New Study Reveals You Are More Likely To Suffer A Heart Attack On Christmas Eve


Many of us look forward to the surprises that occur on Christmas. There is one surprise, however, that is never welcome. It seems as if heart attacks are more likely to occur on December 24 according to a new study.


The Swedish study was published in the British Medical Journal. It revealed that your cardiac health takes a beating because of the holidays and Christmas Eve is prime time for suffering a heart attack.

The research involved 283,014 participants and spanned 16 years between 1998 and 2014. The participants had all suffered a heart attack and the researchers analyzed and tracked the symptoms and other factors that were associated with those cardiac events.

The scientists found that the risk of myocardial infarction increased by 37% during that time of year. They were also able to pinpoint the hour when the event was likely to occur.

The biggest problem happened at 10 PM on Christmas Eve.

When an individual is older, such as those over the age of 75 and they have histories of medical conditions, such as diabetes and coronary artery disease, they are at a higher risk compared to younger individuals.

This study was conducted to see if sporting events and holidays acted as triggers for heart attacks. It also found that Christmas Day and New Year’s Day were also bad days for the heart. The good news is, you don’t have to worry about New Year’s Eve or Super Bowl day.

Mondays and early morning hours (before 8 AM) also carried a higher risk for heart attacks.

This is double trouble this year because Christmas Eve is on a Monday.

Why Is Christmas Eve so Dangerous?

You may be wondering why you are at a higher risk for a heart attack on the night before Christmas. Researchers are not able to come to a specific conclusion but there are some theories.

“We do not know for sure but many mechanisms may be involved of which emotional distress with acute experience of anger, anxiety, sadness, grief, and stress increases the risk of myocardial infarction,” researcher David Erlinge at Lund University’s Department of Cardiology said.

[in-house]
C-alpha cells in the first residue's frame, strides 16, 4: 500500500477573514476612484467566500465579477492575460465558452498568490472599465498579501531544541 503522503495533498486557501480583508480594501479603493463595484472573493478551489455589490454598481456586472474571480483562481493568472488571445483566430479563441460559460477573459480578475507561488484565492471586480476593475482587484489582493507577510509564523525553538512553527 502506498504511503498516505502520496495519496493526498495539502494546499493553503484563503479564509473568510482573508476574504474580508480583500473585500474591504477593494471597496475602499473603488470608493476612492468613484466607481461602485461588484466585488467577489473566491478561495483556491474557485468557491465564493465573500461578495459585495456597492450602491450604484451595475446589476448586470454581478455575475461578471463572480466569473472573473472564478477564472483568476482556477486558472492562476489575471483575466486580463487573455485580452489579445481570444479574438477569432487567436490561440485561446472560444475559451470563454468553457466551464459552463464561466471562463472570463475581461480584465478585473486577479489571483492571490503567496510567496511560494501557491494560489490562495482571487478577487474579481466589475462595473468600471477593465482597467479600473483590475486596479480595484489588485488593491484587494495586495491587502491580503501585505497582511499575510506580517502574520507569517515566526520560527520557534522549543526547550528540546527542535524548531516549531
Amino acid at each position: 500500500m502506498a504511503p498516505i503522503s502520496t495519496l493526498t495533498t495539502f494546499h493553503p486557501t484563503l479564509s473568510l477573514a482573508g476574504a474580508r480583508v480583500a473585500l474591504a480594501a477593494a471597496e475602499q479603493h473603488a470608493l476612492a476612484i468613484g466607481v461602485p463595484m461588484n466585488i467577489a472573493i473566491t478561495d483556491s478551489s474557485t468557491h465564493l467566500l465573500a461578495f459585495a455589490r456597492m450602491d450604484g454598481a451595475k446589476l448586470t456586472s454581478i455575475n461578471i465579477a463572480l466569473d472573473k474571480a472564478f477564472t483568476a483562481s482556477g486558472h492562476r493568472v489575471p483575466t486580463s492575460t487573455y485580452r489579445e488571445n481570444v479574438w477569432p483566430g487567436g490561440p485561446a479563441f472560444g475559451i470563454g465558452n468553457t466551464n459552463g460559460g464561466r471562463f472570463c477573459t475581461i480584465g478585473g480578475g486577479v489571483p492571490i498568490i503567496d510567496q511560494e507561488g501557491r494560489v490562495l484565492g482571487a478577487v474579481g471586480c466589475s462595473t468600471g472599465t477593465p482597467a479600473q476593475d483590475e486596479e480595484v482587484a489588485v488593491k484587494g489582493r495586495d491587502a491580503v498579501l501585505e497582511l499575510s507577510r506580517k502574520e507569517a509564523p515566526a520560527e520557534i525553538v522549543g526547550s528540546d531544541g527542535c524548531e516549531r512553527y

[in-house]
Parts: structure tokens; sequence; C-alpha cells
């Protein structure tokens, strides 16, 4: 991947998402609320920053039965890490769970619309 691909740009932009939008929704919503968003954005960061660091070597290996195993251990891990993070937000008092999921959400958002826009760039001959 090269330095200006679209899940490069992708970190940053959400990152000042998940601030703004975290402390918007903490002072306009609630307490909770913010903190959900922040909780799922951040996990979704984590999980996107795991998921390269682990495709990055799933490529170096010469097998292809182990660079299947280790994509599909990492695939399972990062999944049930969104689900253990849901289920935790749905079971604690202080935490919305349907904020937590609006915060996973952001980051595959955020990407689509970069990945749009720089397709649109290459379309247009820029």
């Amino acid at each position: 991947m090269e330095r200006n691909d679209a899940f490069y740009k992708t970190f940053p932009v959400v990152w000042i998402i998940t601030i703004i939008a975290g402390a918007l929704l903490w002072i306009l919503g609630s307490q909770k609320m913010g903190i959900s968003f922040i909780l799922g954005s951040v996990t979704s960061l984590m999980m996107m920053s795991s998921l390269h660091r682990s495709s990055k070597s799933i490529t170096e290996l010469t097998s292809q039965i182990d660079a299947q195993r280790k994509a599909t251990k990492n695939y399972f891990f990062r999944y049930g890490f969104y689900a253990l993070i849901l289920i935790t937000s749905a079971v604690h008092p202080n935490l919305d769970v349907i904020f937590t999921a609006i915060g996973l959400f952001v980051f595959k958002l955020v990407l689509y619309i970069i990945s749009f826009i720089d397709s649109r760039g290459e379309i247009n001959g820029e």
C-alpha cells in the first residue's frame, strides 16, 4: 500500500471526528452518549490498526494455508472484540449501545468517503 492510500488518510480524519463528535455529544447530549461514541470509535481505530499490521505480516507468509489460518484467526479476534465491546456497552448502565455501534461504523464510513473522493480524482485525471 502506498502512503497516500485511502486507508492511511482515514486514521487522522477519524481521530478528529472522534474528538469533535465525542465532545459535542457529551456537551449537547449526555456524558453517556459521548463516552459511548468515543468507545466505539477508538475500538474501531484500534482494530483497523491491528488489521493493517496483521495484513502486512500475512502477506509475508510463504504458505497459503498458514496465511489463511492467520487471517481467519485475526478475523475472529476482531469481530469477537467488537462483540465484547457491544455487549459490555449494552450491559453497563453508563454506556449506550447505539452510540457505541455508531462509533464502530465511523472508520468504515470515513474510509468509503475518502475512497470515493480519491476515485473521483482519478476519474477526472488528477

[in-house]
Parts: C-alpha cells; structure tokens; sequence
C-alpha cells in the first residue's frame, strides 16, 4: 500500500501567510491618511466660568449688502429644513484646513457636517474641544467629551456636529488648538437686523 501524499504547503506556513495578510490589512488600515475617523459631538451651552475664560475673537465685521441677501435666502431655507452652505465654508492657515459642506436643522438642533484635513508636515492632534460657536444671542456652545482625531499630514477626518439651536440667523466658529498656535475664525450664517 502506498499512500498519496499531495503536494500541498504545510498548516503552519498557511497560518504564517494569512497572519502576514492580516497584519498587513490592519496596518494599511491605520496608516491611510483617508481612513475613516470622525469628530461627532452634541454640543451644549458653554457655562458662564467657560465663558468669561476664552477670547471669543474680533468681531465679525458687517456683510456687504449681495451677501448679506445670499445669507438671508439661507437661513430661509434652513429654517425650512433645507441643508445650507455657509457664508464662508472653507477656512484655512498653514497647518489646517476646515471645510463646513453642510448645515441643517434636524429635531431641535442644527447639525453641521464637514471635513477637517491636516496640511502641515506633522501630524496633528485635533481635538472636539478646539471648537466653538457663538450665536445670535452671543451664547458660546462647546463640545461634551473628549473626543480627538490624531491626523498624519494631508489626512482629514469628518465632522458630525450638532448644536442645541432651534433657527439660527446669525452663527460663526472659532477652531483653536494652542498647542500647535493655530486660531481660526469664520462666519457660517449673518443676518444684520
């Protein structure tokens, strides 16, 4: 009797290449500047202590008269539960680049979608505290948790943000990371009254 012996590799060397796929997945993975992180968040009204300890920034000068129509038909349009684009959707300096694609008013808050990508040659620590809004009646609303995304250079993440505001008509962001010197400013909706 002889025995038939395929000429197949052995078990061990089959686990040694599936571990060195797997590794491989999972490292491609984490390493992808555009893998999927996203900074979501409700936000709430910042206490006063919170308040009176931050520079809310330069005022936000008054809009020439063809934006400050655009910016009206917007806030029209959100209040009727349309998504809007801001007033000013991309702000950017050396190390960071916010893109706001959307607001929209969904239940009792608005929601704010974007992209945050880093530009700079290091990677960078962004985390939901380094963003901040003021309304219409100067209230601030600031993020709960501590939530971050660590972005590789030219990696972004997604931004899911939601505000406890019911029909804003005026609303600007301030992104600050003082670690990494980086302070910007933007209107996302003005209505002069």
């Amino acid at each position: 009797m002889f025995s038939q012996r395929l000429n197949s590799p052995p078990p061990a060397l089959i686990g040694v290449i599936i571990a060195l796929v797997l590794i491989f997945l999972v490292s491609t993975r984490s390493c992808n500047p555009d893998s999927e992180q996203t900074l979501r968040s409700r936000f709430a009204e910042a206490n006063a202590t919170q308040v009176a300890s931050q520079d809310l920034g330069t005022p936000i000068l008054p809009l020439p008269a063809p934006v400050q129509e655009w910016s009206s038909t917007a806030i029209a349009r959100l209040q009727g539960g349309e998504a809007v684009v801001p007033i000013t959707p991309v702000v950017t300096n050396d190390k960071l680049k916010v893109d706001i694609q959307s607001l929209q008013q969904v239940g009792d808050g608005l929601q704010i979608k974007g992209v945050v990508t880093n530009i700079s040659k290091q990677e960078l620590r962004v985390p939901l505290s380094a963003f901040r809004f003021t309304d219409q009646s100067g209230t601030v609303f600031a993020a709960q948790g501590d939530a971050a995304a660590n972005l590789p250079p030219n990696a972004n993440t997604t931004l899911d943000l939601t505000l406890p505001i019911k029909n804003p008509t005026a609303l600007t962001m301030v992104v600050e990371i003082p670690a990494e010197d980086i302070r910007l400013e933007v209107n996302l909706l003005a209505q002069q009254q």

He added, “Excessive food intake, alcohol, long distance traveling may also increase the risk of heart attack.”

Heart attacks occur in the United States every 40 seconds. That adds up to about 790,000 people who have a heart attack every year. One in five of those heart attacks are ‘silent’ attacks.

When you wait a longer amount of time after the heart attack, more damage will occur to the heart muscle. Recognizing the signs and symptoms so treatment can occur as soon as possible is important.

Heart attack symptoms include chest pain, sweating, shortness of breath, discomfort in the throat, neck, and jaw, stomach pain, heartburn, as well as arm, back and chest pain.

Each person will likely have their own, specific symptoms and women might have different symptoms than men. For women, it may include body pain, fatigue, changes in body temperature and dizziness.

If you or someone you know is having these symptoms, do not hesitate to contact 911.

Source: BMJ



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